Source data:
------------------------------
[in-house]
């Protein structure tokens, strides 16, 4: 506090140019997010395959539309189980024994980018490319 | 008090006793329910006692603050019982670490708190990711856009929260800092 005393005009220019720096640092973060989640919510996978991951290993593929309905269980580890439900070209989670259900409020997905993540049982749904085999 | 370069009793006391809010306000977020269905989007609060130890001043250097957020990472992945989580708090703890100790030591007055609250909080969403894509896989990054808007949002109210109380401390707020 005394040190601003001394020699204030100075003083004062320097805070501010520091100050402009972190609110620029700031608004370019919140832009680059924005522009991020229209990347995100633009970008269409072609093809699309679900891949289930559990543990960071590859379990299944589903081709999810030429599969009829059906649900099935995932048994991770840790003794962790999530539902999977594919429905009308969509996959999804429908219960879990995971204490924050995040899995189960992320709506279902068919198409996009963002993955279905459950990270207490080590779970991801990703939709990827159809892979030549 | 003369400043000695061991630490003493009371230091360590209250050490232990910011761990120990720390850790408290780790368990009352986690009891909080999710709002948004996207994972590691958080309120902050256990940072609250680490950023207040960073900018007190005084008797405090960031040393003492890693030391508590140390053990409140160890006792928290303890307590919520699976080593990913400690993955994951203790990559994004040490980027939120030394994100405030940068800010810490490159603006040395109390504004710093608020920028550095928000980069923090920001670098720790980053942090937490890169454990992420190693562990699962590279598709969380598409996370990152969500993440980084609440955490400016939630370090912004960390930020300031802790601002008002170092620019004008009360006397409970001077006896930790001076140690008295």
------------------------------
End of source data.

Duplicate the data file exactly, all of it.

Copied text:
[in-house]
């Protein structure tokens, strides 16, 4: 506090140019997010395959539309189980024994980018490319 | 008090006793329910006692603050019982670490708190990711856009929260800092 005393005009220019720096640092973060989640919510996978991951290993593929309905269980580890439900070209989670259900409020997905993540049982749904085999 | 370069009793006391809010306000977020269905989007609060130890001043250097957020990472992945989580708090703890100790030591007055609250909080969403894509896989990054808007949002109210109380401390707020 005394040190601003001394020699204030100075003083004062320097805070501010520091100050402009972190609110620029700031608004370019919140832009680059924005522009991020229209990347995100633009970008269409072609093809699309679900891949289930559990543990960071590859379990299944589903081709999810030429599969009829059906649900099935995932048994991770840790003794962790999530539902999977594919429905009308969509996959999804429908219960879990995971204490924050995040899995189960992320709506279902068919198409996009963002993955279905459950990270207490080590779970991801990703939709990827159809892979030549 | 003369400043000695061991630490003493009371230091360590209250050490232990910011761990120990720390850790408290780790368990009352986690009891909080999710709002948004996207994972590691958080309120902050256990940072609250680490950023207040960073900018007190005084008797405090960031040393003492890693030391508590140390053990409140160890006792928290303890307590919520699976080593990913400690993955994951203790990559994004040490980027939120030394994100405030940068800010810490490159603006040395109390504004710093608020920028550095928000980069923090920001670098720790980053942090937490890169454990992420190693562990699962590279598709969380598409996370990152969500993440980084609440955490400016939630370090912004960390930020300031802790601002008002170092620019004008009360006397409970001077006896930790001076140690008295």